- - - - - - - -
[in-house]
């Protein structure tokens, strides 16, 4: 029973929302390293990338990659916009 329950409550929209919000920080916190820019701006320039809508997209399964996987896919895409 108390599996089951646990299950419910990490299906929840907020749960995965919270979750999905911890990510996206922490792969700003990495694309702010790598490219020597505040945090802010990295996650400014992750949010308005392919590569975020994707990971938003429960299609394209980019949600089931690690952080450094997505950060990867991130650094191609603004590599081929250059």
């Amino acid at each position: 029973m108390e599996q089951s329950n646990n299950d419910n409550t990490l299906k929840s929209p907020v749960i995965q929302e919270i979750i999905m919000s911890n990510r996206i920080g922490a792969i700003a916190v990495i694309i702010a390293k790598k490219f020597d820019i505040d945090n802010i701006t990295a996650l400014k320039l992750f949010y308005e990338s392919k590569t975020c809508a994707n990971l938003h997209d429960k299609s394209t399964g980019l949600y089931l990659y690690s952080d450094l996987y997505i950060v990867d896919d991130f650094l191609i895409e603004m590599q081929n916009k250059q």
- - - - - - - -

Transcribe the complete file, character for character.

[in-house]
């Protein structure tokens, strides 16, 4: 029973929302390293990338990659916009 329950409550929209919000920080916190820019701006320039809508997209399964996987896919895409 108390599996089951646990299950419910990490299906929840907020749960995965919270979750999905911890990510996206922490792969700003990495694309702010790598490219020597505040945090802010990295996650400014992750949010308005392919590569975020994707990971938003429960299609394209980019949600089931690690952080450094997505950060990867991130650094191609603004590599081929250059």
């Amino acid at each position: 029973m108390e599996q089951s329950n646990n299950d419910n409550t990490l299906k929840s929209p907020v749960i995965q929302e919270i979750i999905m919000s911890n990510r996206i920080g922490a792969i700003a916190v990495i694309i702010a390293k790598k490219f020597d820019i505040d945090n802010i701006t990295a996650l400014k320039l992750f949010y308005e990338s392919k590569t975020c809508a994707n990971l938003h997209d429960k299609s394209t399964g980019l949600y089931l990659y690690s952080d450094l996987y997505i950060v990867d896919d991130f650094l191609i895409e603004m590599q081929n916009k250059q």